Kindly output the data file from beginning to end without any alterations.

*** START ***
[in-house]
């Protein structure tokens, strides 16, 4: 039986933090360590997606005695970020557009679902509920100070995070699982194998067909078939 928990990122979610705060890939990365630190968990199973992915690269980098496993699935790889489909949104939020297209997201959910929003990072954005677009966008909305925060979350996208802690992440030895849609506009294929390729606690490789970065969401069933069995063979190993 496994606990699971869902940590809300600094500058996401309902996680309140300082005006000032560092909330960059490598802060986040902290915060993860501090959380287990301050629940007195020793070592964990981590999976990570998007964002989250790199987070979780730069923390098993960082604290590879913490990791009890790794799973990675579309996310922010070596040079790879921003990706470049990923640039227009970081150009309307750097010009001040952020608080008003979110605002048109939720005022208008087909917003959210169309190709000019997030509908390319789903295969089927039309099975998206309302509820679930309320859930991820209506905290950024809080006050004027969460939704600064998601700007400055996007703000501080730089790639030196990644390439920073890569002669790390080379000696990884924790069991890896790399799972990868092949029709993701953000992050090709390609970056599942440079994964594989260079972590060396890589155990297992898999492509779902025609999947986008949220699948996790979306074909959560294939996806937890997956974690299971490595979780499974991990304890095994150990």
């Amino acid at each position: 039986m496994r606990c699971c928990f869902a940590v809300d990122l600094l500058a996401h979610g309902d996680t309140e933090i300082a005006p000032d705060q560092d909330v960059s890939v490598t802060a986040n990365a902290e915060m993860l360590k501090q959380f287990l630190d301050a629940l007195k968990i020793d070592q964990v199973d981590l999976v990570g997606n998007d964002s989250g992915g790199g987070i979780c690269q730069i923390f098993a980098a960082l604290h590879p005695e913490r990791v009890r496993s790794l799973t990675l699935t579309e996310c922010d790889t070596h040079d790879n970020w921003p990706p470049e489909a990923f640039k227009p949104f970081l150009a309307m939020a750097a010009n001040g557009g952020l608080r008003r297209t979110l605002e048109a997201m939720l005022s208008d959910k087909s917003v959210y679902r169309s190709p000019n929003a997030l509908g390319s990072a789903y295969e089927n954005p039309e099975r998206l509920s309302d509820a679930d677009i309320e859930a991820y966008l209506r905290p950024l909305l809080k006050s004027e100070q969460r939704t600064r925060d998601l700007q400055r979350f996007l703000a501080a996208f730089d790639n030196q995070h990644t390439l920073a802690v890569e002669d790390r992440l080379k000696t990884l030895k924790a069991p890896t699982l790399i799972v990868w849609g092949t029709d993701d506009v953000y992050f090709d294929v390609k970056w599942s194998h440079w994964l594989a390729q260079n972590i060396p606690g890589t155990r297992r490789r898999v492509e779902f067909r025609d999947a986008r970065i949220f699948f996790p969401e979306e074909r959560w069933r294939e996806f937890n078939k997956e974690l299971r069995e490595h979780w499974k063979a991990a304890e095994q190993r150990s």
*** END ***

[in-house]
């Protein structure tokens, strides 16, 4: 039986933090360590997606005695970020557009679902509920100070995070699982194998067909078939 928990990122979610705060890939990365630190968990199973992915690269980098496993699935790889489909949104939020297209997201959910929003990072954005677009966008909305925060979350996208802690992440030895849609506009294929390729606690490789970065969401069933069995063979190993 496994606990699971869902940590809300600094500058996401309902996680309140300082005006000032560092909330960059490598802060986040902290915060993860501090959380287990301050629940007195020793070592964990981590999976990570998007964002989250790199987070979780730069923390098993960082604290590879913490990791009890790794799973990675579309996310922010070596040079790879921003990706470049990923640039227009970081150009309307750097010009001040952020608080008003979110605002048109939720005022208008087909917003959210169309190709000019997030509908390319789903295969089927039309099975998206309302509820679930309320859930991820209506905290950024809080006050004027969460939704600064998601700007400055996007703000501080730089790639030196990644390439920073890569002669790390080379000696990884924790069991890896790399799972990868092949029709993701953000992050090709390609970056599942440079994964594989260079972590060396890589155990297992898999492509779902025609999947986008949220699948996790979306074909959560294939996806937890997956974690299971490595979780499974991990304890095994150990």
């Amino acid at each position: 039986m496994r606990c699971c928990f869902a940590v809300d990122l600094l500058a996401h979610g309902d996680t309140e933090i300082a005006p000032d705060q560092d909330v960059s890939v490598t802060a986040n990365a902290e915060m993860l360590k501090q959380f287990l630190d301050a629940l007195k968990i020793d070592q964990v199973d981590l999976v990570g997606n998007d964002s989250g992915g790199g987070i979780c690269q730069i923390f098993a980098a960082l604290h590879p005695e913490r990791v009890r496993s790794l799973t990675l699935t579309e996310c922010d790889t070596h040079d790879n970020w921003p990706p470049e489909a990923f640039k227009p949104f970081l150009a309307m939020a750097a010009n001040g557009g952020l608080r008003r297209t979110l605002e048109a997201m939720l005022s208008d959910k087909s917003v959210y679902r169309s190709p000019n929003a997030l509908g390319s990072a789903y295969e089927n954005p039309e099975r998206l509920s309302d509820a679930d677009i309320e859930a991820y966008l209506r905290p950024l909305l809080k006050s004027e100070q969460r939704t600064r925060d998601l700007q400055r979350f996007l703000a501080a996208f730089d790639n030196q995070h990644t390439l920073a802690v890569e002669d790390r992440l080379k000696t990884l030895k924790a069991p890896t699982l790399i799972v990868w849609g092949t029709d993701d506009v953000y992050f090709d294929v390609k970056w599942s194998h440079w994964l594989a390729q260079n972590i060396p606690g890589t155990r297992r490789r898999v492509e779902f067909r025609d999947a986008r970065i949220f699948f996790p969401e979306e074909r959560w069933r294939e996806f937890n078939k997956e974690l299971r069995e490595h979780w499974k063979a991990a304890e095994q190993r150990s």